30 of 35 people found the following review helpful
Negatively fifth street,
This review is from: The Noble Hustle: Poker, Beef Jerky, and Death (Hardcover)
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You know what would be a great story? A novelist and casual home-game poker player gets sent to Las Vegas by a magazine. Using his expense money to enter a satellite tournament, he'd win to buy into the main event at the World Series of Poker. He'd get to the final table, and hobnob with top pros and old-style outlaw Vegas royalty, while thinking of life and friends and wife and kids. Between hands he'd get involved in a murder trial of a stripper accused of using a horror-movie technique to dispatch a casino owner. The whole tangled tale would climax in a double lap-dance session.
That, of course, was Jim McManus' great Positively Fifth Street. Take away the murder, stripper, great title, lap dance, celebrities, constructive thinking and journey from lowly satellite seat to the final table and you have Colson Whitehead's interesting slacker version. It's much shorter without all the collateral stuff, and is intensely negative both in the sense accentuating unpleasant aspects of everything and showing more interest in what is missing than what is happening.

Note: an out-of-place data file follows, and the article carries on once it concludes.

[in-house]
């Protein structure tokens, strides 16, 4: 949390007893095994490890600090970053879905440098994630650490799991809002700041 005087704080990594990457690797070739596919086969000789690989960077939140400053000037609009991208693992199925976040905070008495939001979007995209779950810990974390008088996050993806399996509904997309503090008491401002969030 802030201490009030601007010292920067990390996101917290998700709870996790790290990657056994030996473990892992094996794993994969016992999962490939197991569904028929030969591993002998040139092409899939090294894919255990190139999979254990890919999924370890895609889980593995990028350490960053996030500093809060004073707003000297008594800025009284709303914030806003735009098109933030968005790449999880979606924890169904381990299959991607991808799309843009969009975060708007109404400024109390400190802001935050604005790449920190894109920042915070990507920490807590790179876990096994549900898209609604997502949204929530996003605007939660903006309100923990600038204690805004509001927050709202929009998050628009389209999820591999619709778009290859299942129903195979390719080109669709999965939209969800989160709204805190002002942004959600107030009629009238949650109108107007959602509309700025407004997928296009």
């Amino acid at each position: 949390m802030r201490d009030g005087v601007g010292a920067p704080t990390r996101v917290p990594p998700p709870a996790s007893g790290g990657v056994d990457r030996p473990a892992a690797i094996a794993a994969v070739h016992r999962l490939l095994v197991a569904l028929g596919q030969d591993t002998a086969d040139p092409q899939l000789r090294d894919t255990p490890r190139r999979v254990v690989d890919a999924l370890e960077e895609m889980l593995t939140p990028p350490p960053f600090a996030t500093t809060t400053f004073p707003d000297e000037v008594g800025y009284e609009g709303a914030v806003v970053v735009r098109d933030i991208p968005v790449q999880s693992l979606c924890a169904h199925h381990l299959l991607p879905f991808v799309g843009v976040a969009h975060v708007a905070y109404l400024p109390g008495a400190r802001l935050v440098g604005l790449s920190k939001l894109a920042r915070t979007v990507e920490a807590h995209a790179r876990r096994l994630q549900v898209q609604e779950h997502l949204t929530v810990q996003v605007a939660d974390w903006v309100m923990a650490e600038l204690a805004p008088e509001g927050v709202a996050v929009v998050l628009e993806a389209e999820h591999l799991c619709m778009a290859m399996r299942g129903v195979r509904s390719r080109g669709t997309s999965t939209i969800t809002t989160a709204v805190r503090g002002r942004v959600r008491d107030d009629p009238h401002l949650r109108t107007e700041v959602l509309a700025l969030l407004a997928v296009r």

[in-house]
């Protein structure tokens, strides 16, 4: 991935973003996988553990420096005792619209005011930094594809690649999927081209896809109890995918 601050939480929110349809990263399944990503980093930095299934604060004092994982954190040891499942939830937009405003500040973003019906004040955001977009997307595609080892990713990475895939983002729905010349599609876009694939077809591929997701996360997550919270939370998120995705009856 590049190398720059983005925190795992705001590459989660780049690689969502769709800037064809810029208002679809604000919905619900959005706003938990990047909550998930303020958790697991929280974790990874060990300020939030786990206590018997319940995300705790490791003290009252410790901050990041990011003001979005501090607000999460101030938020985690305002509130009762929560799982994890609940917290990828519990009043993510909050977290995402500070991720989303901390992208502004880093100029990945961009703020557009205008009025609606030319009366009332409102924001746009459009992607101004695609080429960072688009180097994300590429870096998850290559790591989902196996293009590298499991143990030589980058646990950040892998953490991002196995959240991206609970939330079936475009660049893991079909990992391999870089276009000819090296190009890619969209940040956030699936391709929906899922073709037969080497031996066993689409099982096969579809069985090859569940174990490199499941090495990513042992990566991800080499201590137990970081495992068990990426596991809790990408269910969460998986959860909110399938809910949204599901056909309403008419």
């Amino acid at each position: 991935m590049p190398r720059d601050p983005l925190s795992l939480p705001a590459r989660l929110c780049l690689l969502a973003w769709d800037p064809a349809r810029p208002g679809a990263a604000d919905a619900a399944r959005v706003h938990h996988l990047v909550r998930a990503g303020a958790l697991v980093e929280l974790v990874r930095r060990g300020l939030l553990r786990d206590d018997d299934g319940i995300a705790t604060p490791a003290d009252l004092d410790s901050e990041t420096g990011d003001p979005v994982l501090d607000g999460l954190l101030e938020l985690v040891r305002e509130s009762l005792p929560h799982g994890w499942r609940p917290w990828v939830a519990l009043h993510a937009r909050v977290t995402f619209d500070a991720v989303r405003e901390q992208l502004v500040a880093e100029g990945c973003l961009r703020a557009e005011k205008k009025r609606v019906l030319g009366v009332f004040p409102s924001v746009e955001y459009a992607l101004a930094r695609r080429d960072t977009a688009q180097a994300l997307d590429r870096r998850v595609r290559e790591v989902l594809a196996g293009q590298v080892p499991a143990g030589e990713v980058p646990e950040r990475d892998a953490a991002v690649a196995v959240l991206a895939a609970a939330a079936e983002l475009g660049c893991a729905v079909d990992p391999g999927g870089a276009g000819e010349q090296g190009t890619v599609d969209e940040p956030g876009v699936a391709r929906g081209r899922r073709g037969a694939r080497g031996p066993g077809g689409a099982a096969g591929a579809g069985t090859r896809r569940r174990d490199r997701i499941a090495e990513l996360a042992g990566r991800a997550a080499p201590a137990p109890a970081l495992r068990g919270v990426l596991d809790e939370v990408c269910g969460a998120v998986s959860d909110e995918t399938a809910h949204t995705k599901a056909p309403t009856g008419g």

The Noble Hustle belongs to an older poker tradition, the gritty decay of The Man with the Golden Arm and The Cincinnati Kid (the books, not the movies in which star power obscures the message). But this is Generation X Brooklyn and leisure-industrial complex casinos, not illegal private games in Depression-era Cincinnati or post-WWII Chicago. The protagonist is a couch potato who has lost interest (or never had it) in his life and his marriage, not a heroin addict right out of jail or a rambling-gambling man unable to accept his position in life nor change it. The author does not engage life with a bang, but with a whimper.
Out of this affectless half-hearted struggle emerges an engaging account of a subtle metamorphosis. Add some manic gonzo energy and lots of drugs and you'd have something like Hunter Thompson's Fear and Loathing in Las Vegas (or better, another magazine commission about a gambling/sporting event: The Kentucky Derby is Decadent and Depraved). The author portrays his journey as changing himself from soft and unappetizing fatty raw meat to delicious, lean and tough beef jerky; not through trials by fire, but slow, gentle sunlight.
The writing is crisp and funny, recursive, ironic and mockingly self-referential. But all the posturing and artifice does not obscure the clear human voice. It's a simple, little story, barely more than an anecdote, but it carries as much weight as much longer works. You can read it for the pleasure of the writing, or for the insight. Befitting its negative orientation, you will not have favorable or unfavorable feelings about the protagonist-author, but you will have intense sympathy for his absent ex-wife.